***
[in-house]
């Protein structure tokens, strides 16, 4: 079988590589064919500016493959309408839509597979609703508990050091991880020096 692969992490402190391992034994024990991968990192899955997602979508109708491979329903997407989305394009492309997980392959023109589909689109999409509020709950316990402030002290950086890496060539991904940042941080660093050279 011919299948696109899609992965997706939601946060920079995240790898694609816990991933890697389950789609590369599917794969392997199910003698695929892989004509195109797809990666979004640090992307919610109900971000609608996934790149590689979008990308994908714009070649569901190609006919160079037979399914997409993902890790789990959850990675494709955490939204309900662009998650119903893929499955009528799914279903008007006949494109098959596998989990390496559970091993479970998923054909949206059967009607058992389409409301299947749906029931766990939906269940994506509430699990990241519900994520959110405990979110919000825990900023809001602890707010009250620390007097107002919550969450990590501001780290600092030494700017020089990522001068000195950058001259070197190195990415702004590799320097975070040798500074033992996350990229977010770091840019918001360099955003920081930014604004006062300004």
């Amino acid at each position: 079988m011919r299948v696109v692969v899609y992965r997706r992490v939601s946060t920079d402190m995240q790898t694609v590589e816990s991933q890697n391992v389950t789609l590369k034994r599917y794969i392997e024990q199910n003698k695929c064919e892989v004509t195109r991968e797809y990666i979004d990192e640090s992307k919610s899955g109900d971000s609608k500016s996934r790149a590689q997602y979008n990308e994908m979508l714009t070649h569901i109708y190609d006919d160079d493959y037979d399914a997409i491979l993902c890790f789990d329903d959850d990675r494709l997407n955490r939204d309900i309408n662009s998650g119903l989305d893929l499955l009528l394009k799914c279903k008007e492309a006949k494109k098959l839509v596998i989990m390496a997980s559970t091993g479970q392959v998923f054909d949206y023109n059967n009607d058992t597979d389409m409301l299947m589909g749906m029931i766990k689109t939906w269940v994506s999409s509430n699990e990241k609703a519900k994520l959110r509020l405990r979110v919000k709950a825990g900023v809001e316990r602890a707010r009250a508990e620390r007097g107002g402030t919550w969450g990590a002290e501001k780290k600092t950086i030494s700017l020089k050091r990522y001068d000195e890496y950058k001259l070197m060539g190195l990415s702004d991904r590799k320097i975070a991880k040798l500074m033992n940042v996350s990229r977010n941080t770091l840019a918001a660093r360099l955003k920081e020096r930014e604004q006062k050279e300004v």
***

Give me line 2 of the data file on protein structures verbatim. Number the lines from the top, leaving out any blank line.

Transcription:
């Protein structure tokens, strides 16, 4: 079988590589064919500016493959309408839509597979609703508990050091991880020096 692969992490402190391992034994024990991968990192899955997602979508109708491979329903997407989305394009492309997980392959023109589909689109999409509020709950316990402030002290950086890496060539991904940042941080660093050279 011919299948696109899609992965997706939601946060920079995240790898694609816990991933890697389950789609590369599917794969392997199910003698695929892989004509195109797809990666979004640090992307919610109900971000609608996934790149590689979008990308994908714009070649569901190609006919160079037979399914997409993902890790789990959850990675494709955490939204309900662009998650119903893929499955009528799914279903008007006949494109098959596998989990390496559970091993479970998923054909949206059967009607058992389409409301299947749906029931766990939906269940994506509430699990990241519900994520959110405990979110919000825990900023809001602890707010009250620390007097107002919550969450990590501001780290600092030494700017020089990522001068000195950058001259070197190195990415702004590799320097975070040798500074033992996350990229977010770091840019918001360099955003920081930014604004006062300004």